In this method, a function fn() is applied to each key. The result of this function determines into which of the several sub-files the record is to be placed. The function should have the property that x <= y, fn (x) <= fn (y). Such a function is called order preserving. Thus all of the records in one sub-file will have keys that are less than or equal to the keys of the records in another sub-file. An item is placed into a sub-file in correct sequence by using any sorting method; simple insertion is often used. After all the items of the original file have been placed into sub-files, the sub-files may be concatenated to produce the sorted result.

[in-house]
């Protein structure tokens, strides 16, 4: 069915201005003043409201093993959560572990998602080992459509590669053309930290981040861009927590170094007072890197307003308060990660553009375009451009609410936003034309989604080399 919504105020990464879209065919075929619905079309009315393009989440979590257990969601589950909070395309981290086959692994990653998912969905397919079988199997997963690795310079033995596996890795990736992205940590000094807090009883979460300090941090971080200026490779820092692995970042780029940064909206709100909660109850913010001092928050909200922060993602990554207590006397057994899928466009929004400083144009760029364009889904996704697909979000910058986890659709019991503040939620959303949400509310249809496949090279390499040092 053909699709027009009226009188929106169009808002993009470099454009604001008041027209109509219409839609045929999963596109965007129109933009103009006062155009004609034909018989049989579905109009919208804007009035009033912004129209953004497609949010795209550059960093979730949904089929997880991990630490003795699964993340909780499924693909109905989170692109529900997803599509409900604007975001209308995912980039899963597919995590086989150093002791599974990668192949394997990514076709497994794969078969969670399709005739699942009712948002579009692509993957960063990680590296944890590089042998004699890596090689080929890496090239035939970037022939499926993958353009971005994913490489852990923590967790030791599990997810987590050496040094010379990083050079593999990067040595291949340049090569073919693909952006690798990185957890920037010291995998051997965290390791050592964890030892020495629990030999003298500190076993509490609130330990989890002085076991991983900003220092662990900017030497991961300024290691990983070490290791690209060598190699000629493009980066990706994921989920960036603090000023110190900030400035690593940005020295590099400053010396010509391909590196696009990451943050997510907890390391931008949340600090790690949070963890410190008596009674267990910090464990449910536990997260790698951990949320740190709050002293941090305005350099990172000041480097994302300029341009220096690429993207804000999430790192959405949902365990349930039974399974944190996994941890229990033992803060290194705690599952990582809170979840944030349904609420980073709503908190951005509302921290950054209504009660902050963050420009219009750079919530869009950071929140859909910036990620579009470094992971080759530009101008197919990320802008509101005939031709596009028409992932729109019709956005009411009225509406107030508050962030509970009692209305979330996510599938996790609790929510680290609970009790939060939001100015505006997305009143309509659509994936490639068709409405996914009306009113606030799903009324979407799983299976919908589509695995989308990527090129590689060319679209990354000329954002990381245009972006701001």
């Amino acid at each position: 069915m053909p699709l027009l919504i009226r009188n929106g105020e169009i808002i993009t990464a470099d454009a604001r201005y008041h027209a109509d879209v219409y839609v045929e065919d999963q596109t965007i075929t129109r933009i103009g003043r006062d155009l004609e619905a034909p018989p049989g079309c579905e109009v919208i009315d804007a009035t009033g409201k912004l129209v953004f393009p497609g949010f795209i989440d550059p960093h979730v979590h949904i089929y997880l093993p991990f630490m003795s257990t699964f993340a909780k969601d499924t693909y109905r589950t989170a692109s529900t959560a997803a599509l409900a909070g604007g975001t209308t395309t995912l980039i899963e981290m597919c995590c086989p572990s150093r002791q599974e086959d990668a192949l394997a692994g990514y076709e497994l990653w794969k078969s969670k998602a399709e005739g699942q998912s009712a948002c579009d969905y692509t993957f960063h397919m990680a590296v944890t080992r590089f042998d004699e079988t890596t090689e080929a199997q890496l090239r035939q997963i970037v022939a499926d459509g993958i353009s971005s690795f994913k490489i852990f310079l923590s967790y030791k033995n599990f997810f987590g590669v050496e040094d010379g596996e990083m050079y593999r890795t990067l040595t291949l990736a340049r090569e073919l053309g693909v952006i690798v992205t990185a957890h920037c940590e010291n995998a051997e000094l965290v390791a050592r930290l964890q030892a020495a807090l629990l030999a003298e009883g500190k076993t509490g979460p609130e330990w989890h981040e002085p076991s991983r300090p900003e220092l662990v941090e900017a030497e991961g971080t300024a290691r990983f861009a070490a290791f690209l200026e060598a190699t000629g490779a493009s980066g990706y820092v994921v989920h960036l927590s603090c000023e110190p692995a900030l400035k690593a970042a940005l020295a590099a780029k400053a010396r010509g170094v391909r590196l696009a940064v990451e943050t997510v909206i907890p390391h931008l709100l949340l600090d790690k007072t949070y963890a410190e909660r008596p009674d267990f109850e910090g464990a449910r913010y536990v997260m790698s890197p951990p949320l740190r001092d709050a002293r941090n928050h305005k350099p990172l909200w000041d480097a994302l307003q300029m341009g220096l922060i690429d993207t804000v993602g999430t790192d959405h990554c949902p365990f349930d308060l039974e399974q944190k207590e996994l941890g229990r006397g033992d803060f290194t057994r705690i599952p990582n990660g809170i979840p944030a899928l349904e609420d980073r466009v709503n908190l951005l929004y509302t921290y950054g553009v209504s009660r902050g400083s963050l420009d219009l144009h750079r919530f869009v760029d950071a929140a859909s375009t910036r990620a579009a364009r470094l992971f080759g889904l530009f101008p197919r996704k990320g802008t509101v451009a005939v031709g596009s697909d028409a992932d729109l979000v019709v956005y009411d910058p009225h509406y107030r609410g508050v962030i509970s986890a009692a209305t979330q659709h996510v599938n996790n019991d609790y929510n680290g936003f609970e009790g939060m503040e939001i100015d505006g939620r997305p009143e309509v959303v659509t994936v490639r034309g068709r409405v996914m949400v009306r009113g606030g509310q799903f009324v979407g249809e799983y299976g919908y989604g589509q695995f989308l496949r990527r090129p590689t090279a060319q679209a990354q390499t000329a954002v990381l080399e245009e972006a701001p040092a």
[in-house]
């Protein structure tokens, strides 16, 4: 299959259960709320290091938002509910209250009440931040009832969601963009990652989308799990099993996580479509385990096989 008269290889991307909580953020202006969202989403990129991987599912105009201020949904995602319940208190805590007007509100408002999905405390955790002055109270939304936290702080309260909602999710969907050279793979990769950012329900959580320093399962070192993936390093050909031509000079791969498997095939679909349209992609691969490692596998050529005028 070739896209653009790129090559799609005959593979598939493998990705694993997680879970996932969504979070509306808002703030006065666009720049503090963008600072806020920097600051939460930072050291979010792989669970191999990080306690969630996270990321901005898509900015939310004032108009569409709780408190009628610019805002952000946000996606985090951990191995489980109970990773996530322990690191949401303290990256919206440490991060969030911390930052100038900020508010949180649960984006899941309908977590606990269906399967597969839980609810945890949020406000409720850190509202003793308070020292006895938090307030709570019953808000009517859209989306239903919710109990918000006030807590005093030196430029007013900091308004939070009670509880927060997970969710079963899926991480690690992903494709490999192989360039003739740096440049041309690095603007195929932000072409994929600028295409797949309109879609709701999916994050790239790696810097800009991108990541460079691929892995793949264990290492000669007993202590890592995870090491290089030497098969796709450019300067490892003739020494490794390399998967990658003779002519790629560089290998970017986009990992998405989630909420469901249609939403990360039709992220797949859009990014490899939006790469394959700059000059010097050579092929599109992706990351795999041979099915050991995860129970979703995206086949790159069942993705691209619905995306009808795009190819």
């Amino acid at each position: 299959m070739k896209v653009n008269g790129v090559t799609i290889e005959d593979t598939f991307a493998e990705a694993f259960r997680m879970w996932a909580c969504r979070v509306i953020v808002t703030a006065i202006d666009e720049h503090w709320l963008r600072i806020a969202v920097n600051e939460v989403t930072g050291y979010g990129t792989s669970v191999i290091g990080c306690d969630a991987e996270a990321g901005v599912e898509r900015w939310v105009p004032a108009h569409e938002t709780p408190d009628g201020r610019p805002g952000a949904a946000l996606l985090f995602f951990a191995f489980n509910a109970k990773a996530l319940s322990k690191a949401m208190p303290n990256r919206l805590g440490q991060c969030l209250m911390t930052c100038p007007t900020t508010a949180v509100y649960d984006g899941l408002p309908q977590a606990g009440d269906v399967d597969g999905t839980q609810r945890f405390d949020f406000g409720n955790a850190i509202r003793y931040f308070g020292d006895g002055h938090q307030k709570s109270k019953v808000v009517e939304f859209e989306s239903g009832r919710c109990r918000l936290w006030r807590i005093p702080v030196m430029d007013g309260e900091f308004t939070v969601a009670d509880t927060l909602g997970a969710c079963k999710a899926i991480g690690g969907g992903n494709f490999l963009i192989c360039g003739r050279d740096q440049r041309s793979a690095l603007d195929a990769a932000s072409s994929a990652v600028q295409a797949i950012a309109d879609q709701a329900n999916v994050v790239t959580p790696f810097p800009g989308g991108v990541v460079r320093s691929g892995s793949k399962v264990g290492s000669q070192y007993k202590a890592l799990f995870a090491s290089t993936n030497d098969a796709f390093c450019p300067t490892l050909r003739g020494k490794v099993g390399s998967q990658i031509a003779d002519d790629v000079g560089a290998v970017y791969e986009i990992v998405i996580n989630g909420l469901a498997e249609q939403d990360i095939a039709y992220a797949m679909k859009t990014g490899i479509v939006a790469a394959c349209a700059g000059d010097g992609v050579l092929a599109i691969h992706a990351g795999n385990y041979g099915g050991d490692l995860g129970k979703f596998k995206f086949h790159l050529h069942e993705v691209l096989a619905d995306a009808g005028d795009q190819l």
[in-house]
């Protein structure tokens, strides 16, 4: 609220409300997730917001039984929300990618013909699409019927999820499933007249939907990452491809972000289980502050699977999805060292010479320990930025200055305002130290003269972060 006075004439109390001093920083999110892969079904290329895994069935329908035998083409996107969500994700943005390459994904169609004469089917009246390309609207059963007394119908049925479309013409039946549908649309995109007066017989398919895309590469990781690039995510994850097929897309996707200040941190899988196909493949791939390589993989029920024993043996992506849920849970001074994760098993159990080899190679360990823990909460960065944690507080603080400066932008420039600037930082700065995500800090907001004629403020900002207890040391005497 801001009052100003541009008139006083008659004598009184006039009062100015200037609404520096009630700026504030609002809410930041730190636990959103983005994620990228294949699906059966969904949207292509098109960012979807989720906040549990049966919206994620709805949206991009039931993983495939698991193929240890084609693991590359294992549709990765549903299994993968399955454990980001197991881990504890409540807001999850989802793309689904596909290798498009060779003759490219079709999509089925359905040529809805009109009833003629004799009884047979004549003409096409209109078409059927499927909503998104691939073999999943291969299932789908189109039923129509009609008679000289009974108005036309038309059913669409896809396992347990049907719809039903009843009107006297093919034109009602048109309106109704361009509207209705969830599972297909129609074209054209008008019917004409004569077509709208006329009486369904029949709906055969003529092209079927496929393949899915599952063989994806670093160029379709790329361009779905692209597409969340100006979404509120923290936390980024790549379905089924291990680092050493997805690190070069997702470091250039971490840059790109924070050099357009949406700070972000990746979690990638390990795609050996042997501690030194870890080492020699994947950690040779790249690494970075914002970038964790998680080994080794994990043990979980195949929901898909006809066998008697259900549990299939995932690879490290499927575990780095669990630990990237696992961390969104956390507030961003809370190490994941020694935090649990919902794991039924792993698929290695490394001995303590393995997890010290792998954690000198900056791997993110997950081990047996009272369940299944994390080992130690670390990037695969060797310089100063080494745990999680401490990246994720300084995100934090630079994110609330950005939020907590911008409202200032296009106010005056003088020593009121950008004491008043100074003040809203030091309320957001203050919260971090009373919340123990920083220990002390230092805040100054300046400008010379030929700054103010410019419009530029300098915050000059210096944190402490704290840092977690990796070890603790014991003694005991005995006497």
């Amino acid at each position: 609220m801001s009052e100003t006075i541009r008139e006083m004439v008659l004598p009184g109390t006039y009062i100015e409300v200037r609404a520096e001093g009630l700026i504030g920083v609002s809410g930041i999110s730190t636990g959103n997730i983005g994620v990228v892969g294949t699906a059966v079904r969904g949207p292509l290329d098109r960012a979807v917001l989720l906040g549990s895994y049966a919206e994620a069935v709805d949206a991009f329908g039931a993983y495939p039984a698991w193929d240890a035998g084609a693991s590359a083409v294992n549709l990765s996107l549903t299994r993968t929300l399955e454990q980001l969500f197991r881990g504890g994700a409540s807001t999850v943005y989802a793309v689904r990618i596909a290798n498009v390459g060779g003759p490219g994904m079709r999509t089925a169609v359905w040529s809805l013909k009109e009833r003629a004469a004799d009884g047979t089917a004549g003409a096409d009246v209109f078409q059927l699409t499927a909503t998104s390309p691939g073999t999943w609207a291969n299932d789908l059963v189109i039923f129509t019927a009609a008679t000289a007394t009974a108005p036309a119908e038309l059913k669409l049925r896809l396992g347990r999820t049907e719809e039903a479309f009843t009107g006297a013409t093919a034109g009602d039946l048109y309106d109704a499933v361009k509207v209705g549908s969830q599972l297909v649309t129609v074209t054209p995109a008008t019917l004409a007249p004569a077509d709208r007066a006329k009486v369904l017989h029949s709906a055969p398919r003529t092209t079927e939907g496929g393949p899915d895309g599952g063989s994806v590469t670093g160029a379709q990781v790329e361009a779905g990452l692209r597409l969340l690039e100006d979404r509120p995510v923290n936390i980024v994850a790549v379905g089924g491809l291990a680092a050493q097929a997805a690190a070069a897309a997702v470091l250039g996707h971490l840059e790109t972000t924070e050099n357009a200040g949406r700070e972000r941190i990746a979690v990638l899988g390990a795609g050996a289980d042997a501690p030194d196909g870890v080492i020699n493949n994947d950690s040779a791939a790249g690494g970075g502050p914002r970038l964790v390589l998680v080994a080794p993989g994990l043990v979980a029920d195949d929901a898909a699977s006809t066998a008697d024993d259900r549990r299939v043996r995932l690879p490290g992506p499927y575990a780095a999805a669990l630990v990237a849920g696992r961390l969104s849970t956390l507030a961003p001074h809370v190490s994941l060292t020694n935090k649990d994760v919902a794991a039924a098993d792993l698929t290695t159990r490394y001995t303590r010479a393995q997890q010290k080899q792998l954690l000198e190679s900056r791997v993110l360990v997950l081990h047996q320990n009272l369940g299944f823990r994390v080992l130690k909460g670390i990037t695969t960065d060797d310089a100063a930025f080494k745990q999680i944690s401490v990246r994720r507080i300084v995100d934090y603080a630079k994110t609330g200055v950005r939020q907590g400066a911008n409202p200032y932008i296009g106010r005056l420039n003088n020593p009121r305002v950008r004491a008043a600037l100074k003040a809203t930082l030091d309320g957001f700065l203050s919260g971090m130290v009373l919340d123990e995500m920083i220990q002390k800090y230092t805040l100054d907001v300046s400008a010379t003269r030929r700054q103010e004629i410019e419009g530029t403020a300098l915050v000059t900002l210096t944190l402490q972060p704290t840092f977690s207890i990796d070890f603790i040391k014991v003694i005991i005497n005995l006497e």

25 57 48 37 12 92 86 33
Let us create ten sub-files, one for each of the ten possible first digits. Initially, each of these sub-files is empty. Consider an array of pointers f, where f[i] points to the first element in the file whose digit is i. After scanning the first element (i.e., 25), it is placed into the file header by f. Each of the sub-files is maintained as a sorted linked list of the original array elements. After processing each of the elements in the original file, the sub-files appear as in the figure shown below,
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